Share this story

Expert’s Corner: Impact of dietary cholesterol ‘overrated’

Preventive cardiologist Ira Ockene tells patients to concentrate on saturated fats, not cholesterol, in food choices and preparation

  Preventive cardiologist Ira Ockene, MD, supports a new federal recommendation to lift the decades-old limit on cholesterol consumption from the government’s dietary guidelines.
  Ira Ockene, MD

The impact of cholesterol in an individual’s diet has long been “overrated,” according to preventive cardiologist Ira Ockene, MD, who supports a new federal recommendation to lift the decades-old limit on cholesterol consumption from the government’s dietary guidelines.

“Dietary cholesterol does not play a large role in blood serum cholesterol levels,” said Dr. Ockene, the David J. and Barbara D. Milliken Professor of Preventive Cardiology and professor of medicine. “Everybody is different, but for most people, dietary cholesterol is not as important as other factors.”

The nation’s influential Dietary Guidelines Advisory Committee recommends lifting the limit on dietary cholesterol, a proposal that is likely to be adopted in the 2015 edition of the United States Department of Agriculture’s Dietary Guidelines, which are updated every five years and impact everything from what’s in school lunches to what products food companies purvey.

The guidelines released in 2010 maintained the advice that Americans should consume less than 300 mg per day of dietary cholesterol—the amount of cholesterol in just one-and-a-half egg yolks. But Ockene cites studies that have shown consuming one egg a day, which has a fair amount of cholesterol, won’t raise blood cholesterol at all, and eating two eggs a day will raise it just slightly.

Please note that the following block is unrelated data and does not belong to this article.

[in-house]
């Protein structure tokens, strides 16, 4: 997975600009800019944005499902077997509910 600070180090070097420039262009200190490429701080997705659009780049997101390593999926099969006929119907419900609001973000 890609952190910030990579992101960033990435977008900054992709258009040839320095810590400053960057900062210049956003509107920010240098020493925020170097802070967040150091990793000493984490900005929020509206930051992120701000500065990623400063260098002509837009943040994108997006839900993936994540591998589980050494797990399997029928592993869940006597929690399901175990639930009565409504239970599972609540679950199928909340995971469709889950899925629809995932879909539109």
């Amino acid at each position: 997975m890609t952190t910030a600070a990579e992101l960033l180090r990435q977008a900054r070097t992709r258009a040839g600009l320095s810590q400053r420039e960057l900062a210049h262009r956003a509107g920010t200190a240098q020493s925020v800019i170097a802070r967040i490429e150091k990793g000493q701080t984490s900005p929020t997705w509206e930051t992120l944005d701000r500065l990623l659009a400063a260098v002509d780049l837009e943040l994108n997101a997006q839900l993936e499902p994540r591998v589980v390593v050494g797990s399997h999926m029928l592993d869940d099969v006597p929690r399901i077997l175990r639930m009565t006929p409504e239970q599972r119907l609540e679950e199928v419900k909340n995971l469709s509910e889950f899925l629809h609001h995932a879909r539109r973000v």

“In terms of what’s important in the diet, saturated fats and trans fats (a kind of saturated fat) are much more important and play a much larger role.”

Ockene does caution that individuals should avoid eating cholesterol-laden foods with abandon. “That is not to say that if someone decides to eat a dozen eggs a day that it doesn’t matter—there is a relationship between increased dietary and serum cholesterol, but it takes a lot of it,” he said.

More important than how much cholesterol a food contains is how it is prepared and served. “It’s not the shrimp but the batter and fat you coat and fry it in,” said Ockene. “It’s not the lobster but the butter you dip it in.”

There are nuances, especially for individuals with diabetes. “If you’re not diabetic, focus on saturated fats and trans fats,” Ockene noted. But if you are diabetic, then concentrate on shifting the diet to much more important reductions in simple carbohydrates and low fiber foods. Weight loss also becomes very important.”

For years, Ockene has been telling patients to focus on a diet low in saturated fats and trans fats and high in fiber. “I talk about diet with my patients a great deal—three dieticians work with me. Diet is very important.”

Related links on UMassMedNow:
Research piling up against use of multivitamins: Cardiologist Ira Ockene says most people get adequate nutrition from daily diet
Diabetes intervention proves effective in Lawrence